Author: Sonya Mann / Source: Inc.com
Facebook serves almost 2 billion users, more than a billion of them on a daily basis. Those users are spread out all over the world, and each of them has an account. Most of those accounts are merely protected by a password, which means that a malicious person who knows your email address only needs one more piece of information to steal your account. Facebook has the difficult job of figuring out how to prevent that without inconveniencing or confusing their all those users, whose cultural norms and computer literacy vary widely
One of Facebook’s security features is two-factor authentication, which you may have heard of. 2FA (the common abbreviation) can protect your account even in the event that someone obtains your password. 2FA is usually implemented via SMS messaging or a secure app like Google Authenticator, although the gold standard is a physical second factor. The details change from service to service, but the general 2FA process works like this: 1) You enter your username and password. 2) The website or app takes you to another screen, where you’re asked to enter a one-time code generated by your second factor. Voila, you’re in!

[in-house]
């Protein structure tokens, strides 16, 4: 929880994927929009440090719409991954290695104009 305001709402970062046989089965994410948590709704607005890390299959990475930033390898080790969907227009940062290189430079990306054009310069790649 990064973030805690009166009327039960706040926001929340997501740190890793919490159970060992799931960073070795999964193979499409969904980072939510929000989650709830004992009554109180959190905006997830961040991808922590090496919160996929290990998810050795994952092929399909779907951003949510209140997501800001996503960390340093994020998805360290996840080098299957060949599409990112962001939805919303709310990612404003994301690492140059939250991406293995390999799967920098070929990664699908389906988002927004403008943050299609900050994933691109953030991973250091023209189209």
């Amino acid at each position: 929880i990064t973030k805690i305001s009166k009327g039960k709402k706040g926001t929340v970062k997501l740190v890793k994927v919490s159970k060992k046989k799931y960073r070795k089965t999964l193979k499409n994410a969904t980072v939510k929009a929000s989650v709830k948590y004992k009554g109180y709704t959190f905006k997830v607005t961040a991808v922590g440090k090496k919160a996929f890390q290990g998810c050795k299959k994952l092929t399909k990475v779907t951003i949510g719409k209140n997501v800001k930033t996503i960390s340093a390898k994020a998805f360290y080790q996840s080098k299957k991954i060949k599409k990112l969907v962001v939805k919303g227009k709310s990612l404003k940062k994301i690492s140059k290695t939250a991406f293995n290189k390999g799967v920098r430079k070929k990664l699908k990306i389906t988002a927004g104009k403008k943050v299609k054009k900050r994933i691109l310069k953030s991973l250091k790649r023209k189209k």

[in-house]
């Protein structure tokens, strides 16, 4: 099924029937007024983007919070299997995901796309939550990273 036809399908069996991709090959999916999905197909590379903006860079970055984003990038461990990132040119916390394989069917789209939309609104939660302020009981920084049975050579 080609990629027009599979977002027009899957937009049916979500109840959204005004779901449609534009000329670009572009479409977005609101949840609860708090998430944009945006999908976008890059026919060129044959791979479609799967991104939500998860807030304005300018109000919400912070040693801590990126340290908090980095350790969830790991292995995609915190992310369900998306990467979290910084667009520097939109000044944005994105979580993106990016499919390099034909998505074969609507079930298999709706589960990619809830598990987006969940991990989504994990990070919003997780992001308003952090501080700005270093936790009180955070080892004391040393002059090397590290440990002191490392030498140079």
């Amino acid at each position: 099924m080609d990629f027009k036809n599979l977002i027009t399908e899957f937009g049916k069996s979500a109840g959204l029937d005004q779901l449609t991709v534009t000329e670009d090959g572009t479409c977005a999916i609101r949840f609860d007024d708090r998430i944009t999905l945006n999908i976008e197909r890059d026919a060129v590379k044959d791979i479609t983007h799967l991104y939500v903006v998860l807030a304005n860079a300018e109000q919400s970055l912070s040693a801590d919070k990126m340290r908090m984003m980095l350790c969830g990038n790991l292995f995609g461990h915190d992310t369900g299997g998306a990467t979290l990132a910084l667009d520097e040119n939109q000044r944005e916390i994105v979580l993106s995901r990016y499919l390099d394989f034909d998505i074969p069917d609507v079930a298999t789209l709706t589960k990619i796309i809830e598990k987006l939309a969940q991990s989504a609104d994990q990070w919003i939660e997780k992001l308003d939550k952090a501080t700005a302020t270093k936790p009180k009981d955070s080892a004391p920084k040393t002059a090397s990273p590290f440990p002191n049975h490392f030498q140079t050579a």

But remember Facebook’s billions of diverse users? Not all of them are conscientious enough to read the fine print. It turns out that you can enable 2FA without really knowing what you’re doing, and end up locked out of your account. Facebook wants to prevent that almost as much as it wants to keep hackers from swarming the platform.
So the company offers users who enable 2FA a week-long grace period to decide whether they really, truly want it. It’s optional, but selected by default. Before the grace period is up, users can choose to login like normal. Doing so will turn off 2FA.
Not everybody thinks that’s a great idea.
To a certain extent, this defeats the purpose of setting up 2FA in the first place. An attacker can still get into your account just by using your password, if they manage to strike within the grace period.
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